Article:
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  • Writer's pictureMatt Garris

Mother of All Living

And Adam called his wife’s name Eve, because she was the mother of all living. (Genesis 3:20, New King James Version)

I love to read the first 11 chapters of Genesis. They remind us of God’s perfect original design for our world

and explain when, where, and how things went wrong. Even though I’ve read them many times, my Heavenly Father continues to graciously reveal new things about them to me. Recently, the Lord drew my eyes to Genesis 3:20, which I have always read through without much thought. However, I now see it differently, and I want to share with you what the Lord has shown me about this verse.

First, you should know that this was not the first name that Adam had given Eve. At the moment he first laid eyes on her, Genesis 2:23 records Adam as saying, “This is now bone of my bones and flesh of my flesh; she shall be called Woman, because she was taken out of Man.” If you read it very carefully, the passive voice reveals Adam’s focus on flesh instead of spirit. Yes, she was taken out of him, but Who did the taking? There is no record of Adam praising or thanking God for this gift. If Adam crowned creation, Eve was the precious crown jewel, the final touch in God’s creative masterpiece. Eve’s creation was unique in that God did not merely speak her into existence, but sculpted her beauty with His own hands. She was not made from the dust of the earth, but from a man who had been created in the image of God and ruled over the earth.

When He made Eve, God really outdid Himself. However, rather than acknowledging the Creator’s brilliance, or even the creation herself, Adam chose to focus on himself. Why was Eve valuable to Adam? Because she was from his bones and his flesh. The name he gave her, Woman, was a constant reminder that she was of, from, and for Man. Adam did not mention how it was “not good” when he was alone. He did not notice God’s masterful craftsmanship. Instead, Adam focused on his own flesh, the raw material for God’s culmination of His creative work. When Adam decided to begin calling the woman Eve in Genesis 3:20, it demonstrated his newfound humility, a significant departure from the self-centered man of Genesis 2:23.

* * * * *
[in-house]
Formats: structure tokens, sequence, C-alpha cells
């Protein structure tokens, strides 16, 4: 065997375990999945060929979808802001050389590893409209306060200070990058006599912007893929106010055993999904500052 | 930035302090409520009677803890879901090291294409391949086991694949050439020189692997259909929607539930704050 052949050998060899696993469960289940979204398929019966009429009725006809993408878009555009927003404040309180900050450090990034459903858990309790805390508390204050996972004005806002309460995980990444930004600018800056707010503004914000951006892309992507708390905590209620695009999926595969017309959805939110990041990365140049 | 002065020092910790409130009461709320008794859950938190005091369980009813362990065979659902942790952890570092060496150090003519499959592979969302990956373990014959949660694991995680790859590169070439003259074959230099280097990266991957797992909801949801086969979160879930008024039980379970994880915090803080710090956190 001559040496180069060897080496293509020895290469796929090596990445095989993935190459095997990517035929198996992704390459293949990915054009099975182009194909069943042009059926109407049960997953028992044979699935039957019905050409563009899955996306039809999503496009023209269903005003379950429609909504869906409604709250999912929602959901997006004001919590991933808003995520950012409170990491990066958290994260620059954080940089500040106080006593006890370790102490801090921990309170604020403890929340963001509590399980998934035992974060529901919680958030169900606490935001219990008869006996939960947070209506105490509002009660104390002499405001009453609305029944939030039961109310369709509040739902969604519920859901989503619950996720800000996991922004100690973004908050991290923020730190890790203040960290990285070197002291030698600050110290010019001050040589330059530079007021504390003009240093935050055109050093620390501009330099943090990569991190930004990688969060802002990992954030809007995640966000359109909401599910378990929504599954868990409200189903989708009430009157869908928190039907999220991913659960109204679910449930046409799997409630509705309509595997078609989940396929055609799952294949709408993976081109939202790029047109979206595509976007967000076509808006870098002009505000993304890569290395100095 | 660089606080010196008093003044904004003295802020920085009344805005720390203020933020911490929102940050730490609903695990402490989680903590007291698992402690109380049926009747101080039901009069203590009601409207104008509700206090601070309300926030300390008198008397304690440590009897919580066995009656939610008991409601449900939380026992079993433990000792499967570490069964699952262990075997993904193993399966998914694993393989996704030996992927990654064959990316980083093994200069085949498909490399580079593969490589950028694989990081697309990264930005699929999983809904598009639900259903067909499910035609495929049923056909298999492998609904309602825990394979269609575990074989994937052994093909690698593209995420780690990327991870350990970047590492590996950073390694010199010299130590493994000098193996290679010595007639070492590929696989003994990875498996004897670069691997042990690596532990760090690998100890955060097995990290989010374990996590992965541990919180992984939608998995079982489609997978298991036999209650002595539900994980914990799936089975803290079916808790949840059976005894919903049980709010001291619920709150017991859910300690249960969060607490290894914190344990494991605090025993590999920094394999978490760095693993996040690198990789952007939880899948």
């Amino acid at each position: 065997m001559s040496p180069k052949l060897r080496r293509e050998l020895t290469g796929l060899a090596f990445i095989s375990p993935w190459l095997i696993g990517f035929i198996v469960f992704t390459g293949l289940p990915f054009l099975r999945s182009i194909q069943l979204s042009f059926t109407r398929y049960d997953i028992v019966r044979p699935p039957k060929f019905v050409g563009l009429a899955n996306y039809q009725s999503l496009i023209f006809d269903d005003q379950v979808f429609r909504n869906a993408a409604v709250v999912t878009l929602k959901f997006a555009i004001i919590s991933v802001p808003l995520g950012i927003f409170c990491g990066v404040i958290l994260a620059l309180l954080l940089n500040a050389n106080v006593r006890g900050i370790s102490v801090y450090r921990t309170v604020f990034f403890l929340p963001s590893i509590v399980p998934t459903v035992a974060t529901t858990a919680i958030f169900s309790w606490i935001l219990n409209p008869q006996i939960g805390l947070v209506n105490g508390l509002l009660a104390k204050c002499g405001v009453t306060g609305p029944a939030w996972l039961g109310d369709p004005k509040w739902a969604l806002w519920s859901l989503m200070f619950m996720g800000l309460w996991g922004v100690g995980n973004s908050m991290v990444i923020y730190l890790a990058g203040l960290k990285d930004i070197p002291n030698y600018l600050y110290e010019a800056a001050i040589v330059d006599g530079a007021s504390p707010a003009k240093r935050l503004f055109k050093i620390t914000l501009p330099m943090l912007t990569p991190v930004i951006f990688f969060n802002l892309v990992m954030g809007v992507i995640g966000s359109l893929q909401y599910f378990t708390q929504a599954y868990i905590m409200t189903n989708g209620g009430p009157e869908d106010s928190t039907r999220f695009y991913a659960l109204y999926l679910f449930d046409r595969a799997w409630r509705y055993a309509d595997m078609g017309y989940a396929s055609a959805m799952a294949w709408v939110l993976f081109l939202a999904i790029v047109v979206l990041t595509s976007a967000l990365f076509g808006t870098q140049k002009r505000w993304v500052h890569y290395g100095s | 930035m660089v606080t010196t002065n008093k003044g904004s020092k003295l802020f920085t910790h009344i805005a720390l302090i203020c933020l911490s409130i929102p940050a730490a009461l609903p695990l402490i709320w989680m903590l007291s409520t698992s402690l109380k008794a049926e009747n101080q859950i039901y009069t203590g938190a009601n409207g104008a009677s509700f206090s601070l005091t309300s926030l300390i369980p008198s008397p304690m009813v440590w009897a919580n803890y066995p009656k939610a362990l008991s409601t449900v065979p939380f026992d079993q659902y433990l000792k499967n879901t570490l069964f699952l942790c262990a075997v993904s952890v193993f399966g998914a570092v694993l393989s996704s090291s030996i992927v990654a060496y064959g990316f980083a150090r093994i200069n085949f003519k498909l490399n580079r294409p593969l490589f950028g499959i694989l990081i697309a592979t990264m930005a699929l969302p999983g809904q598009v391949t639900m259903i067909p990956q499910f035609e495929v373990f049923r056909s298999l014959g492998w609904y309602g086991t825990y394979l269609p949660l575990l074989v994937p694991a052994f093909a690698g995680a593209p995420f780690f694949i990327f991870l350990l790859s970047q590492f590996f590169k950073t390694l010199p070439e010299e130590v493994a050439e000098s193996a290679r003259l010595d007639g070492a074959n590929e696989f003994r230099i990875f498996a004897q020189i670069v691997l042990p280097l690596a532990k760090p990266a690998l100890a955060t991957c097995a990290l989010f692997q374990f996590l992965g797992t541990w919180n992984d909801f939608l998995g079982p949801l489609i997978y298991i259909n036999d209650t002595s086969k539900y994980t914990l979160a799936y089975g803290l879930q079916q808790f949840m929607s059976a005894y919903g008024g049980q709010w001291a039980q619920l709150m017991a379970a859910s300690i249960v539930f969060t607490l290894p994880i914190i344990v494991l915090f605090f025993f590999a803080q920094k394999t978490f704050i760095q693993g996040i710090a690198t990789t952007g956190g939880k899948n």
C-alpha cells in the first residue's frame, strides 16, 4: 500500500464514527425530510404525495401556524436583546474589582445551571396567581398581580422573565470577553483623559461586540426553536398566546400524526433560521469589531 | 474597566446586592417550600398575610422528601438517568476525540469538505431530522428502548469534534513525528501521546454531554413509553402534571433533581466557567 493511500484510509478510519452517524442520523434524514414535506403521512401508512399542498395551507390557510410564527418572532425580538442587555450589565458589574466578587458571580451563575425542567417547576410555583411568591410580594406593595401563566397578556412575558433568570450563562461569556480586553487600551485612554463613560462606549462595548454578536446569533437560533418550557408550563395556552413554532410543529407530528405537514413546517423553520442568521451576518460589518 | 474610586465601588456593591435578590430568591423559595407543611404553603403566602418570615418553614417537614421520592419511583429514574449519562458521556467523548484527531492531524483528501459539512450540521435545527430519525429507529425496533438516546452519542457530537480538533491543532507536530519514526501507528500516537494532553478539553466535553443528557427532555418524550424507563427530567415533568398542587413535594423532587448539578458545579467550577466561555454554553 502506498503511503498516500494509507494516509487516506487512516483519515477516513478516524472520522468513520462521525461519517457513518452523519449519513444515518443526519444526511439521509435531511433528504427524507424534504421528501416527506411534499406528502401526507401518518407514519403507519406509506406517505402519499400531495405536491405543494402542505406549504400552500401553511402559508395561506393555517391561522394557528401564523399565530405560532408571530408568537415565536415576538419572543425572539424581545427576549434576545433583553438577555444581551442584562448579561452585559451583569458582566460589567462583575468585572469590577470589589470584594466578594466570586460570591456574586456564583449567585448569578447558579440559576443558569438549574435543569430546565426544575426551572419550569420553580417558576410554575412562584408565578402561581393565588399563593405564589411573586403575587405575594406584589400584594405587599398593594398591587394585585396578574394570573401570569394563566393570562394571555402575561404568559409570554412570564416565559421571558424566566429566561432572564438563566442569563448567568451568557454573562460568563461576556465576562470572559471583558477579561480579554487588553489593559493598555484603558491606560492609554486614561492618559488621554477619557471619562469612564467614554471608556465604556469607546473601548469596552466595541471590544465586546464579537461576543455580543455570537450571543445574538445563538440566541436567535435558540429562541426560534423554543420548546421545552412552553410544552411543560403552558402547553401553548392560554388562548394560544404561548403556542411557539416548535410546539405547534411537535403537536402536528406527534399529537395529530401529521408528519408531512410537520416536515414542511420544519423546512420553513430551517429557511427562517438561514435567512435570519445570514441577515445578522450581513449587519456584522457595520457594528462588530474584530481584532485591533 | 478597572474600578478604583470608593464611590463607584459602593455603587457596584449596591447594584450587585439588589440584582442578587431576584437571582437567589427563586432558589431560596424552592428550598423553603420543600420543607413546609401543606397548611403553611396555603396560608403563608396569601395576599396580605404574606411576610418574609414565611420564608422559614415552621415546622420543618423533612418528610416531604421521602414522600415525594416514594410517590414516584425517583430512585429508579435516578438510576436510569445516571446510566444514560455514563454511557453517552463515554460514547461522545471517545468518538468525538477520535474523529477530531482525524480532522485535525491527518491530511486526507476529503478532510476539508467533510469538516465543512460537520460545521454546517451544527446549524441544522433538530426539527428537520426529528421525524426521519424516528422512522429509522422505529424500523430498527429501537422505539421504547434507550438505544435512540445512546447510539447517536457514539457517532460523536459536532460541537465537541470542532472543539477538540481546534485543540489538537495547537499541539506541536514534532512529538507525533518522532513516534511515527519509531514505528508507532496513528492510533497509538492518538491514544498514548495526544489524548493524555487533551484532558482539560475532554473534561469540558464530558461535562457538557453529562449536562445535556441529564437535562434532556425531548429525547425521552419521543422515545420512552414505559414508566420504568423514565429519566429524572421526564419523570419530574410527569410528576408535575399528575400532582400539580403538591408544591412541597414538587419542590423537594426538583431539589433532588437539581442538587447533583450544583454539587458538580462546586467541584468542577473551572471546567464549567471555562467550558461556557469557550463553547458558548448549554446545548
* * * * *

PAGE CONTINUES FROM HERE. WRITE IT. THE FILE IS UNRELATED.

What was the reason for Adam’s change of heart? In short, he was humiliated by his sin. But there’s a lot more going on here. To understand the meaning of the verse, we must recognize its setting. When and where does this name change take place? It actually happens in the Garden of Eden, after Adam and Eve sinned against God, but before they were evicted from paradise. Let’s pick the story up there.

When Adam and Eve consumed the forbidden fruit, they brought sin and death into the world. It was just the two of them, and now that they had sinned, they would surely die. Eve was humiliated by her sin, shamed and afraid in her nakedness, and had just heard God pronounce judgment on her. Scripture doesn’t say it explicitly, but I think that is probably the first time a person cried. When I picture them in the garden at that moment, in shock at God’s righteous judgment, and still in their fig leaves awaiting animal skins, it is hard to imagine anything other than Eve falling to the earth, sobbing uncontrollably as the gravity of her decision becomes apparent. But it is in that moment that Adam changes her name to “Eve, because she was the mother of all the living.”

Name changes in the Bible aren’t unheard of. Abram became Abraham, Sarai became Sarah, and Ben-Oni became Benjamin. But when Adam changed the woman’s name to Eve, it represented more than just some husbandly encouragement after a difficult day. Of course, biologically speaking, Eve would be the mother of all humanity. But this would not have been encouraging to her. Remember, God had told her in Genesis 3:16, “I will greatly multiply your sorrow and your conception; in pain you shall bring forth children.” While hearing “the mother of all the living” may have consoled a barren woman, this was not likely the case with Eve.

I don’t think Eve’s name change was about biological reproduction. God had already commanded them to be fruitful and multiply. He had already prophesied that she would have a Seed. God’s message was clear, despite their sin, Eve would still bear children.

I think when Adam called the woman Eve, he was speaking prophetically and foretelling the gospel. God said in Genesis 3:15 that He would “put enmity between [the serpent] and the woman, and between [the serpent’s] seed and her Seed; He shall bruise [the serpent’s] head, and [the serpent] shall bruise His heel.” It was this ultimate Seed, Jesus, who came to give humanity “life and life more abundantly” (John 10:10). When Adam and Eve brought death into the world, Adam looked ahead through Eve to her Seed who would bring life. Thus, while Eve was biologically the mother of all the dying, she was spiritually the mother of all the living, because she contained the seed of the Messiah. In declaring this truth, Adam became the first prophet. Adam’s prophecy remains an encouragement today. Although things may seem hopeless at times, we can be encouraged that God, who knows the end of a thing from the beginning, is working all things together for the good of those who love Him. While we live in a fallen world, Jesus, the Seed of the woman, has come to give us life and life more abundantly, restoring us to the fellowship with our Heavenly Father, and preparing us for eternal life in paradise with Him!


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